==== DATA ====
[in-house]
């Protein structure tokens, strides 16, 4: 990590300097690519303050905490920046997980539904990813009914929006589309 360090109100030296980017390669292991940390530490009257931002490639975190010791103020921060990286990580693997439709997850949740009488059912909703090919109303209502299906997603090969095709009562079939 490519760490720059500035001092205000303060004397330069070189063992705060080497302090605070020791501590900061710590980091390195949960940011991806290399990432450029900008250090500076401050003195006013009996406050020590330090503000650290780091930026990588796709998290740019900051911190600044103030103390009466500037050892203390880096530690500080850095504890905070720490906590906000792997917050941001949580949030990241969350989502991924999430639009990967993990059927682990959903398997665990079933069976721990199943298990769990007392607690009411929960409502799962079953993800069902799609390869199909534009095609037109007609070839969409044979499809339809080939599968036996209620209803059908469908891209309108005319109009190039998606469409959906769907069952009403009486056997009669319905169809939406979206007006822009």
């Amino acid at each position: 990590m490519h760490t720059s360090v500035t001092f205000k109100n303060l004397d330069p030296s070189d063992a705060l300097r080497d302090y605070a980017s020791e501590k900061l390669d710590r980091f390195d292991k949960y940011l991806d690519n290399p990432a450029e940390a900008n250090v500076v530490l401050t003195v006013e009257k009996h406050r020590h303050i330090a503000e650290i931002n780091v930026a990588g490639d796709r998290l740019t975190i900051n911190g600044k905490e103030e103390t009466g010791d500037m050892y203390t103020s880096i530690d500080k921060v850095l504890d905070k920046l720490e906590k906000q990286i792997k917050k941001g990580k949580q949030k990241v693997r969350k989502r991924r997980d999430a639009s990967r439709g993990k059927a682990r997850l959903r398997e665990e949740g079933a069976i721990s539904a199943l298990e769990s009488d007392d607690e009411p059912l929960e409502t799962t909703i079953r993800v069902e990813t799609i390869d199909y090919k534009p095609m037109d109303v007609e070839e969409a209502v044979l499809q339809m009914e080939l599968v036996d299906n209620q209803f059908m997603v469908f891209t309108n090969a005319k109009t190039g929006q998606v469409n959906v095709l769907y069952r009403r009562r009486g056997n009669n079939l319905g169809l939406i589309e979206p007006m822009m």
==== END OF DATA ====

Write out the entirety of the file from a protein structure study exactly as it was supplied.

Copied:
[in-house]
């Protein structure tokens, strides 16, 4: 990590300097690519303050905490920046997980539904990813009914929006589309 360090109100030296980017390669292991940390530490009257931002490639975190010791103020921060990286990580693997439709997850949740009488059912909703090919109303209502299906997603090969095709009562079939 490519760490720059500035001092205000303060004397330069070189063992705060080497302090605070020791501590900061710590980091390195949960940011991806290399990432450029900008250090500076401050003195006013009996406050020590330090503000650290780091930026990588796709998290740019900051911190600044103030103390009466500037050892203390880096530690500080850095504890905070720490906590906000792997917050941001949580949030990241969350989502991924999430639009990967993990059927682990959903398997665990079933069976721990199943298990769990007392607690009411929960409502799962079953993800069902799609390869199909534009095609037109007609070839969409044979499809339809080939599968036996209620209803059908469908891209309108005319109009190039998606469409959906769907069952009403009486056997009669319905169809939406979206007006822009």
């Amino acid at each position: 990590m490519h760490t720059s360090v500035t001092f205000k109100n303060l004397d330069p030296s070189d063992a705060l300097r080497d302090y605070a980017s020791e501590k900061l390669d710590r980091f390195d292991k949960y940011l991806d690519n290399p990432a450029e940390a900008n250090v500076v530490l401050t003195v006013e009257k009996h406050r020590h303050i330090a503000e650290i931002n780091v930026a990588g490639d796709r998290l740019t975190i900051n911190g600044k905490e103030e103390t009466g010791d500037m050892y203390t103020s880096i530690d500080k921060v850095l504890d905070k920046l720490e906590k906000q990286i792997k917050k941001g990580k949580q949030k990241v693997r969350k989502r991924r997980d999430a639009s990967r439709g993990k059927a682990r997850l959903r398997e665990e949740g079933a069976i721990s539904a199943l298990e769990s009488d007392d607690e009411p059912l929960e409502t799962t909703i079953r993800v069902e990813t799609i390869d199909y090919k534009p095609m037109d109303v007609e070839e969409a209502v044979l499809q339809m009914e080939l599968v036996d299906n209620q209803f059908m997603v469908f891209t309108n090969a005319k109009t190039g929006q998606v469409n959906v095709l769907y069952r009403r009562r009486g056997n009669n079939l319905g169809l939406i589309e979206p007006m822009m």